by Anita Diamant
Emilia was a precocious kid. When she about 8 years old we were sitting on a park bench people-watching, when a teenager wearing a belly-button ring passed by. She said, “You won’t have to worry about that.”
“No belly button piercing?” I asked.
“No,” she said and rolled her blue eyes.
You know where this is going. My daughter is 27 years old, and while she has no ring in her navel and has removed the industrial piercing through the cartilage in her right ear, she does have a tattoo.
Jews are not supposed to get tattoos. It’s in the Torah, Leviticus 19: 28. “You shall not make gashes in your flesh for the dead, or incise any marks on yourselves” followed by the words, “I am the Lord,” so you know this rule comes from the top.
The Torah also tells us that picking up bread on the Sabbath and sassing our elders are punishable offences.
In the aftermath of the Nazi holocaust, it seemed that tattooing would be forever associated with numbers burned into the flesh of concentration camp slaves – a mutilation of body and soul.
But those tattoos are no longer a primary point of reference for people under the age of 40. According to a 2007 poll of 1,500 people conducted by the Pew Research Center, 36 percent of 18- to 25-year-olds and 40 percent of 26- to 40-year-olds have at least one tattoo. I haven’t seen a survey of Jewish 18-40 year-olds, and while the figure might be lower, it’s probably pretty close.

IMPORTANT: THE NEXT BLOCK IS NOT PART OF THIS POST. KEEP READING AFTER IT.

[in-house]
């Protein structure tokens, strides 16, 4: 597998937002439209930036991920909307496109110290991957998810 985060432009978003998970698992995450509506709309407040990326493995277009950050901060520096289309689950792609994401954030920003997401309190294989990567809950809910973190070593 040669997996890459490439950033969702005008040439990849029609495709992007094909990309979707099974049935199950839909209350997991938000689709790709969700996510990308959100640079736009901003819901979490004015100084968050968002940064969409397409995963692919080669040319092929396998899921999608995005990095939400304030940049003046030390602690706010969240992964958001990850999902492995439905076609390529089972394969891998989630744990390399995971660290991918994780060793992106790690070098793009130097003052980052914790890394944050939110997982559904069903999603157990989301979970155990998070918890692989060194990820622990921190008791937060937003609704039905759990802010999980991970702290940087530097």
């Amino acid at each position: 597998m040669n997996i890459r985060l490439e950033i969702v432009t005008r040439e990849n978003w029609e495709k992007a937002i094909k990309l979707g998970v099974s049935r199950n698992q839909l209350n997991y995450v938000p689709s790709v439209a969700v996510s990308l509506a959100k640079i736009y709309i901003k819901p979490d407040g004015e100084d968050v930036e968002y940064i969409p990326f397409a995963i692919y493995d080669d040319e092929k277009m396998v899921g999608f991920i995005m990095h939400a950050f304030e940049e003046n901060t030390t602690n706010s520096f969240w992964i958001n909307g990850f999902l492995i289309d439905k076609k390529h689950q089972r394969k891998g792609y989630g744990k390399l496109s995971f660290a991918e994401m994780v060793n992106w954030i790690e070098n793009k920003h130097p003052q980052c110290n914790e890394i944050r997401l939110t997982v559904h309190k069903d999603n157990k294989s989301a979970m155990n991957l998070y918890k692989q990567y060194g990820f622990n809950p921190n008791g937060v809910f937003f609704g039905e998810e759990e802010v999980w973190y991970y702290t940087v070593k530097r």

Tattoos on Jews include flowers and butterflies. But if you Google “Jews and Tattoos,” you’ll see stars of David, as well as Hamsas (a hand meant to ward off the evil eye), dancing rabbis, and one famous “Kosher pig.” A friend spotted a full-color diagram of the Kabalistic sepherot (mystical spheres) inked on an upper arm.
My daughter’s tattoo is on her shoulder blade; three Hebrew letters that spell out Chet, Zayin, Kuf, which spells chazak and means “strength.”
She told me she was going to get that very tattoo when she was fifteen years old and returned from a semester-long high school program Israel. Ten years later, she did it.
Emilia says, “It’s the word used when you finish reading one book of Torah and go to the next. It reminds me that we go from one thing to the next in strength. Israel was a time of transition for me, and I feel like it reinforces that message of strength that is inside me forever and ever.
“It’s also about a sense of pride, a display of who I am that you might not be able to tell by just looking at me.”
Emilia’s tattoo makes me feel … wistful.
When she was four months old, I discovered a scratch across the bridge of her nose. It might have come from a toy or her own fingernail. It was nothing and it
healed quickly, leaving the faintest of scars, invisible to everyone but me. But to me, it was a reminder of her vulnerability and my inability to protect her against the inevitable wear and tear of life. An early lesson in letting go of what wasn’t mine to keep.